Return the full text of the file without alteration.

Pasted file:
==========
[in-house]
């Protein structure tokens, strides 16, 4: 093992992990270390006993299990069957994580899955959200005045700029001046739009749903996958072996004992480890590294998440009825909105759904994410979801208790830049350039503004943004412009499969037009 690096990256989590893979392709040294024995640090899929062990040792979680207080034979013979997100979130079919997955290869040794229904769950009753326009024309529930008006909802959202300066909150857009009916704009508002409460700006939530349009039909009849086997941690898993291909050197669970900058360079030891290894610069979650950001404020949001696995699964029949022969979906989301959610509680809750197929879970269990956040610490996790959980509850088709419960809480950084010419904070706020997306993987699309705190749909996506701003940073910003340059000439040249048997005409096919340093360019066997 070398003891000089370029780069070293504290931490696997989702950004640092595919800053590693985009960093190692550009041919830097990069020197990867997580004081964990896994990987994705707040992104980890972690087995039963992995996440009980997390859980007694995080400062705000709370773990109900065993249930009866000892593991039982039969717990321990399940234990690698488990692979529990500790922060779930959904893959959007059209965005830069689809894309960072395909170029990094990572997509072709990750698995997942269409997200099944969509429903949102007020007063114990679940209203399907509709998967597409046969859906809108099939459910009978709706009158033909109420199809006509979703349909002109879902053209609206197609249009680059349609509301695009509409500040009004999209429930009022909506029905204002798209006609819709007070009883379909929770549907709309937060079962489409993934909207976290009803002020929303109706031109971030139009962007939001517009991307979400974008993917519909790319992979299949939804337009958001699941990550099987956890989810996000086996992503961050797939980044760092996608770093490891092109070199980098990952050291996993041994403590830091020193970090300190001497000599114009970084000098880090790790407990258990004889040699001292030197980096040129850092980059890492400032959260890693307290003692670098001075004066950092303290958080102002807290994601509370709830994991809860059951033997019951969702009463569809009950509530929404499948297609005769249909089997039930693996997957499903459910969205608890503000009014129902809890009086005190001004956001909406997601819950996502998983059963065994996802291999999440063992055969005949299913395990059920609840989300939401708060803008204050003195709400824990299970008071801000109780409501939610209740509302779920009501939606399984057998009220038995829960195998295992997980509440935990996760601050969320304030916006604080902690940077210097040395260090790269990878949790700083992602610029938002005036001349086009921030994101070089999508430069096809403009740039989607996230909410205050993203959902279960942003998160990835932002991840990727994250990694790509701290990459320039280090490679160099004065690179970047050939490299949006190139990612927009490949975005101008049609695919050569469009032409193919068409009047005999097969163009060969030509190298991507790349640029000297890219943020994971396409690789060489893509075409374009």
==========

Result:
[in-house]
């Protein structure tokens, strides 16, 4: 093992992990270390006993299990069957994580899955959200005045700029001046739009749903996958072996004992480890590294998440009825909105759904994410979801208790830049350039503004943004412009499969037009 690096990256989590893979392709040294024995640090899929062990040792979680207080034979013979997100979130079919997955290869040794229904769950009753326009024309529930008006909802959202300066909150857009009916704009508002409460700006939530349009039909009849086997941690898993291909050197669970900058360079030891290894610069979650950001404020949001696995699964029949022969979906989301959610509680809750197929879970269990956040610490996790959980509850088709419960809480950084010419904070706020997306993987699309705190749909996506701003940073910003340059000439040249048997005409096919340093360019066997 070398003891000089370029780069070293504290931490696997989702950004640092595919800053590693985009960093190692550009041919830097990069020197990867997580004081964990896994990987994705707040992104980890972690087995039963992995996440009980997390859980007694995080400062705000709370773990109900065993249930009866000892593991039982039969717990321990399940234990690698488990692979529990500790922060779930959904893959959007059209965005830069689809894309960072395909170029990094990572997509072709990750698995997942269409997200099944969509429903949102007020007063114990679940209203399907509709998967597409046969859906809108099939459910009978709706009158033909109420199809006509979703349909002109879902053209609206197609249009680059349609509301695009509409500040009004999209429930009022909506029905204002798209006609819709007070009883379909929770549907709309937060079962489409993934909207976290009803002020929303109706031109971030139009962007939001517009991307979400974008993917519909790319992979299949939804337009958001699941990550099987956890989810996000086996992503961050797939980044760092996608770093490891092109070199980098990952050291996993041994403590830091020193970090300190001497000599114009970084000098880090790790407990258990004889040699001292030197980096040129850092980059890492400032959260890693307290003692670098001075004066950092303290958080102002807290994601509370709830994991809860059951033997019951969702009463569809009950509530929404499948297609005769249909089997039930693996997957499903459910969205608890503000009014129902809890009086005190001004956001909406997601819950996502998983059963065994996802291999999440063992055969005949299913395990059920609840989300939401708060803008204050003195709400824990299970008071801000109780409501939610209740509302779920009501939606399984057998009220038995829960195998295992997980509440935990996760601050969320304030916006604080902690940077210097040395260090790269990878949790700083992602610029938002005036001349086009921030994101070089999508430069096809403009740039989607996230909410205050993203959902279960942003998160990835932002991840990727994250990694790509701290990459320039280090490679160099004065690179970047050939490299949006190139990612927009490949975005101008049609695919050569469009032409193919068409009047005999097969163009060969030509190298991507790349640029000297890219943020994971396409690789060489893509075409374009």